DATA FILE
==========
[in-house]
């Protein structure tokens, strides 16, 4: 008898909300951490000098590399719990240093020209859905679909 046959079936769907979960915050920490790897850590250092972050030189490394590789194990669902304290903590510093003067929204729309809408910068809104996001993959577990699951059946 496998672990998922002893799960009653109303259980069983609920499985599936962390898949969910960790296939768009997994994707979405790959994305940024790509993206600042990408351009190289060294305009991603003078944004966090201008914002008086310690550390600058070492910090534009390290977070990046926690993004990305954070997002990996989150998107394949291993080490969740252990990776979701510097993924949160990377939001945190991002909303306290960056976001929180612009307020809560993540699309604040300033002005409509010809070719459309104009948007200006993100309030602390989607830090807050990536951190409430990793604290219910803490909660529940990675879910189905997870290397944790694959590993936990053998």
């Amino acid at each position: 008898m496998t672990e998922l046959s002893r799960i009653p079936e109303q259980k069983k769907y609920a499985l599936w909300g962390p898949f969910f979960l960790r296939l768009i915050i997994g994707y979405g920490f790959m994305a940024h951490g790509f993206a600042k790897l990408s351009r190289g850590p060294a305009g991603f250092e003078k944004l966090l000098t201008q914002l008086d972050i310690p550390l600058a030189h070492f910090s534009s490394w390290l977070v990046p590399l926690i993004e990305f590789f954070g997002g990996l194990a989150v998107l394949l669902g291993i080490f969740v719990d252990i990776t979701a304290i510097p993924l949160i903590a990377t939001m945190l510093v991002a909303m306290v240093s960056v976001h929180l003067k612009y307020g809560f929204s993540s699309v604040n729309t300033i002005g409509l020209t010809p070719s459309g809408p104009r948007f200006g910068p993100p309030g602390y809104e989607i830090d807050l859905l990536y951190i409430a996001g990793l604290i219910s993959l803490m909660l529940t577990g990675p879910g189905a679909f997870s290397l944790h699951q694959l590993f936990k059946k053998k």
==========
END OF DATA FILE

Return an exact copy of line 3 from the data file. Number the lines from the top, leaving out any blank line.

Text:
């Amino acid at each position: 008898m496998t672990e998922l046959s002893r799960i009653p079936e109303q259980k069983k769907y609920a499985l599936w909300g962390p898949f969910f979960l960790r296939l768009i915050i997994g994707y979405g920490f790959m994305a940024h951490g790509f993206a600042k790897l990408s351009r190289g850590p060294a305009g991603f250092e003078k944004l966090l000098t201008q914002l008086d972050i310690p550390l600058a030189h070492f910090s534009s490394w390290l977070v990046p590399l926690i993004e990305f590789f954070g997002g990996l194990a989150v998107l394949l669902g291993i080490f969740v719990d252990i990776t979701a304290i510097p993924l949160i903590a990377t939001m945190l510093v991002a909303m306290v240093s960056v976001h929180l003067k612009y307020g809560f929204s993540s699309v604040n729309t300033i002005g409509l020209t010809p070719s459309g809408p104009r948007f200006g910068p993100p309030g602390y809104e989607i830090d807050l859905l990536y951190i409430a996001g990793l604290i219910s993959l803490m909660l529940t577990g990675p879910g189905a679909f997870s290397l944790h699951q694959l590993f936990k059946k053998k």